A total of 57 countries including large economies like the U.S. and China as well as nations in the Middle East, North Africa and Central Asia, are likely to face high or extremely high water stress – a metric to measure competition for water resources, by 2040 under RCP8.5, taken as the basis for the worst-case climate scenario, Luo's team found.


Scientific studies have increasingly revealed the connection between climate change and natural disasters happening throughout the world. A UN report released earlier this year points out that natural disasters have tripled compared with 50 years ago. Among them are more common, more sudden and more intense heatwaves, droughts and floods in a broader trend as human activities are heating our planet. Greenhouse gas emissions made the scorcher in cold-aired Siberia 600 times more probable and caused temperatures to reach 54 degrees Celsius in Pakistan. The often-times hot, humid southern U.S. state of Texas experienced three extreme weather events within a single year: drought, tornado, and then freeze.

"We are mostly likely to experience the impact of climate change through water-related events notably droughts and floods," Luo said.

California is a case in point. Little snow in winter, little rain in spring and an unusual scorching summer together have contributed to a prolonged fire season. The lingering heatwave puffing up the once fertile land is worsening the massive drought and making wildfires burn faster and wider. Central Valley farmers are feeling the pain. They have to pump up more groundwater to sustain their water-intensive crops such as almonds and pistachios (local residents have the right to use the water underground if they own the property), which has in turn exacerbated the drought. The Golden State has already been heavily relying on groundwater and water from other states. As wildfires over the past couple of years destroyed many vineyards – one of the lifelines of local farmers' income – the more extreme water stress this summer makes their lives more uncertain. New Yorkers felt the consequences 3,000 miles away when they woke up to a nefarious red sun shrouded by pollution from the wildfires on the other side of the country.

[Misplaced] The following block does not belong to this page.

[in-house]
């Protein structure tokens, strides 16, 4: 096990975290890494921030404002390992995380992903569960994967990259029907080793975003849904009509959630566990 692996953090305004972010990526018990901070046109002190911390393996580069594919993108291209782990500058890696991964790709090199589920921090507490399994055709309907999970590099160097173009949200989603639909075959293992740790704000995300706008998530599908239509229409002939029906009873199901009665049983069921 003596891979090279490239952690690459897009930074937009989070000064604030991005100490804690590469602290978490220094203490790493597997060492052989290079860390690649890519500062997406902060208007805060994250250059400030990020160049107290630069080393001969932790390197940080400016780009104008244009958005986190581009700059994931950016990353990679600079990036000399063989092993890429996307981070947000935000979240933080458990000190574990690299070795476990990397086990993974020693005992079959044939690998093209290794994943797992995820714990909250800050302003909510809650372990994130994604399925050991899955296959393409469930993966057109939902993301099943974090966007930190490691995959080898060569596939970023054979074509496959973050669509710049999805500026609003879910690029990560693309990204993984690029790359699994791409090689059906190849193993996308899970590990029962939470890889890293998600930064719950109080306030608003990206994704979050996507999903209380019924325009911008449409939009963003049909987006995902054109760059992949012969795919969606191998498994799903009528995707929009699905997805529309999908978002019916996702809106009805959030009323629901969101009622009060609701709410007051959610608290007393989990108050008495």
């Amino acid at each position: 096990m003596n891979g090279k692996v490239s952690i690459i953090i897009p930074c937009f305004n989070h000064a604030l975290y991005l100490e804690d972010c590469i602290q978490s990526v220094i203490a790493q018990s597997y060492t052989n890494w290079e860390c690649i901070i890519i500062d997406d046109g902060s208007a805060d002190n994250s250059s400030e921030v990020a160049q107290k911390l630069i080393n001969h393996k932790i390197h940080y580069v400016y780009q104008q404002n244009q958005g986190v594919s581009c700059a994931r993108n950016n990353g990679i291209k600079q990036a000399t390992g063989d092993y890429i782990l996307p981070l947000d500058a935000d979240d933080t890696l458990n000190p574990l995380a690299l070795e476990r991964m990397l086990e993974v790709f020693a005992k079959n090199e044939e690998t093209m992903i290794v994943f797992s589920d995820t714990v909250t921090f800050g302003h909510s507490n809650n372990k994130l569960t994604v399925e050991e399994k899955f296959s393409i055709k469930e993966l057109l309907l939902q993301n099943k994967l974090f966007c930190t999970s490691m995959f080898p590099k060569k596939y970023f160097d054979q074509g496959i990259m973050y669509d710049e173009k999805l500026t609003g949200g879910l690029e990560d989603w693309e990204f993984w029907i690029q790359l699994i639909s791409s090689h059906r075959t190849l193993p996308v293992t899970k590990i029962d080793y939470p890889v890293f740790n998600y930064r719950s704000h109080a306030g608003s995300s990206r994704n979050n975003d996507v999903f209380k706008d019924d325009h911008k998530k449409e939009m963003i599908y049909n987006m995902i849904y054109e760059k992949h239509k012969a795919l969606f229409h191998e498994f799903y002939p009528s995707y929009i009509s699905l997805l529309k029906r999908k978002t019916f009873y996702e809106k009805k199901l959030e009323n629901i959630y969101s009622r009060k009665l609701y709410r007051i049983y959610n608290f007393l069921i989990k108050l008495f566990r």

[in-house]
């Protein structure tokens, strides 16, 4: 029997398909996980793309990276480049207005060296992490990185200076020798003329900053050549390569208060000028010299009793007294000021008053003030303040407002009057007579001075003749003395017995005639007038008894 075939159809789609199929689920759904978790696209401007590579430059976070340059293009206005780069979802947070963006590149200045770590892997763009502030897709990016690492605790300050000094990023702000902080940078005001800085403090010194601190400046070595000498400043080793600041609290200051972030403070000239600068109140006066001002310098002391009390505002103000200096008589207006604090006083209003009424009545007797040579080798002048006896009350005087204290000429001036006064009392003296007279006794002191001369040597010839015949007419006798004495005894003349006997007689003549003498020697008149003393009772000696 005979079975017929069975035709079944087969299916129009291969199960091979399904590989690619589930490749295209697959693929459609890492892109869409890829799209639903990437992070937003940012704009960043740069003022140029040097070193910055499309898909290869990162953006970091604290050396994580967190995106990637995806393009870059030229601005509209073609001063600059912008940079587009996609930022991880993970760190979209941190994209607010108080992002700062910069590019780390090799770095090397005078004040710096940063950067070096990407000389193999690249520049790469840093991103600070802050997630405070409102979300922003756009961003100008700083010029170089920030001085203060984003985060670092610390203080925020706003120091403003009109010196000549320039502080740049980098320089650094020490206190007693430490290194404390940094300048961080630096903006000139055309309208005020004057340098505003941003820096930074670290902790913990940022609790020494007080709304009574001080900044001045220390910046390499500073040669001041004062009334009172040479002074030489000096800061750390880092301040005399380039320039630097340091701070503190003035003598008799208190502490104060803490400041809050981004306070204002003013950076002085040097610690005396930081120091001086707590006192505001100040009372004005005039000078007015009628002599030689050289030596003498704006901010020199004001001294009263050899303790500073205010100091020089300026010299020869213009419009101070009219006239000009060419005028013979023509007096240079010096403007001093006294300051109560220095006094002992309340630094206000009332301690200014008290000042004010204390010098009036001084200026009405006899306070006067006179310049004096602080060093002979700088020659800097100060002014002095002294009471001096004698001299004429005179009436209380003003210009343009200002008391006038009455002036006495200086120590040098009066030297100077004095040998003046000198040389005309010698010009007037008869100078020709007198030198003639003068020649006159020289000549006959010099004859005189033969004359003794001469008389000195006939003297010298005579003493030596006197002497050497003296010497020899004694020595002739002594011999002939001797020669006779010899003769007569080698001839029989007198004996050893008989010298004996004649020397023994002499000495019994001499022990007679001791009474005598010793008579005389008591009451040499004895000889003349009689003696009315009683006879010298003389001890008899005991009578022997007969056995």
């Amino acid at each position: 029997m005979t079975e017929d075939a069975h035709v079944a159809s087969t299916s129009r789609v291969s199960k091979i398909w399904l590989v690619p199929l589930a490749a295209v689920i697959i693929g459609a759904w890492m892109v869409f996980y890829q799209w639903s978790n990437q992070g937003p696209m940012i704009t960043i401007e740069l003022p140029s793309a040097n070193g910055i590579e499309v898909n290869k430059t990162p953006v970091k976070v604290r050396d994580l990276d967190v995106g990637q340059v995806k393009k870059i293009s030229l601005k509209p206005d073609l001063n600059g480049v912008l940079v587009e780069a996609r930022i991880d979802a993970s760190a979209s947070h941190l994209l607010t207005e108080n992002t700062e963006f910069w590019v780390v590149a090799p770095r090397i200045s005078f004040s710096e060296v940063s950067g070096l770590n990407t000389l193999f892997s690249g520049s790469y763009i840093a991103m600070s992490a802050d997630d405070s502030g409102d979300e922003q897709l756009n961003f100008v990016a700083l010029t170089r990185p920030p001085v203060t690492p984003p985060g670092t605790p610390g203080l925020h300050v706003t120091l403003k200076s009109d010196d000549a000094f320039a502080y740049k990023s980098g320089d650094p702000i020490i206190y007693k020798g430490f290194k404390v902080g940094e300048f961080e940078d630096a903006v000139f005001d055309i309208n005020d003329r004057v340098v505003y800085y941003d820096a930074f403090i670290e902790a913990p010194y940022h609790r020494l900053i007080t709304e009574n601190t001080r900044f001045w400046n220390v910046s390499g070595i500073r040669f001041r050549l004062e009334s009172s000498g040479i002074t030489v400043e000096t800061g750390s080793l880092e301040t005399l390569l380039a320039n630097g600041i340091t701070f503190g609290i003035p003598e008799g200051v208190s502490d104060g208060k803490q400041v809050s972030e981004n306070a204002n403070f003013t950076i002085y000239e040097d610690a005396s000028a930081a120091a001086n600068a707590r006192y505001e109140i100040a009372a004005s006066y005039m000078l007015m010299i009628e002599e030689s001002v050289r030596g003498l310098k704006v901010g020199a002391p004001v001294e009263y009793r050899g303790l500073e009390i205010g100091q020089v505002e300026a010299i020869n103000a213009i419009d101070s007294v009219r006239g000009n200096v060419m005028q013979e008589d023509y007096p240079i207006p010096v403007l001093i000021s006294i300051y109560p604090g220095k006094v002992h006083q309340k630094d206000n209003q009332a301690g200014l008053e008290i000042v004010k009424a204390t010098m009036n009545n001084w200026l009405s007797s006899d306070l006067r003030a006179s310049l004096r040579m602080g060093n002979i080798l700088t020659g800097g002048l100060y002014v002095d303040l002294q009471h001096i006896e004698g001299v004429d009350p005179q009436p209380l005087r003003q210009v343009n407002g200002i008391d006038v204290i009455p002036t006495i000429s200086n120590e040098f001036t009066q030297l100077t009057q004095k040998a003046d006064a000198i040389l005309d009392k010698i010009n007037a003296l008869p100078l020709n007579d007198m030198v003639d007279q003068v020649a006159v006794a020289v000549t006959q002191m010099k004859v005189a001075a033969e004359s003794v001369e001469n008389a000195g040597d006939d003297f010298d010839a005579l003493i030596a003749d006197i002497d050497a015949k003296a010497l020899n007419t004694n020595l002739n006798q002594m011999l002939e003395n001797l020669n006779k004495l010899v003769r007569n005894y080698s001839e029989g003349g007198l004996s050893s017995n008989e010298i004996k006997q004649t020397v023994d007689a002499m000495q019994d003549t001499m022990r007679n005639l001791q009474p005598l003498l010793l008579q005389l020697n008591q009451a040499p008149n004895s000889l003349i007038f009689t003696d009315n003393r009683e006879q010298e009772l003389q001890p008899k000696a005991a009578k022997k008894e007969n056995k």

This summer, climate change hits closer to home more than ever. In the gushing torrents in Germany and China, in the billowing smoke hanging over North America, in the unpredictable course of the "fireworks," nature is taking a toll. With more data trickling in and search efforts underway, the human toll remains unaccounted for.

The disasters are in the present, and no country can afford to stay aloof. We see people uniting in the face of tragedy, but as more devilish climate phenomena ravage, we have to accelerate our efforts to curb the ever accelerating global warming before we hit the point of no return.

Max King cooks a pizza on a charcoal grill after winter weather caused electricity blackouts in San Marcos, Texas, U.S., February 17, 2021. /Reuters

A child looks on as water floods through a fence in Wessem, the Netherlands, July 16, 2021. /Reuters

People cool themselves at Clifton beach in Karachi, Pakistan, June 17, 2021. /AP

The Antarctic Peninsula is among the fastest-warming regions of the planet, almost 3 degrees Celsius over the last 50 years, according to the UN. /Reuters

The Bootleg Fire near Klamath Falls in Oregon, U.S., July 15, 2021. /AFP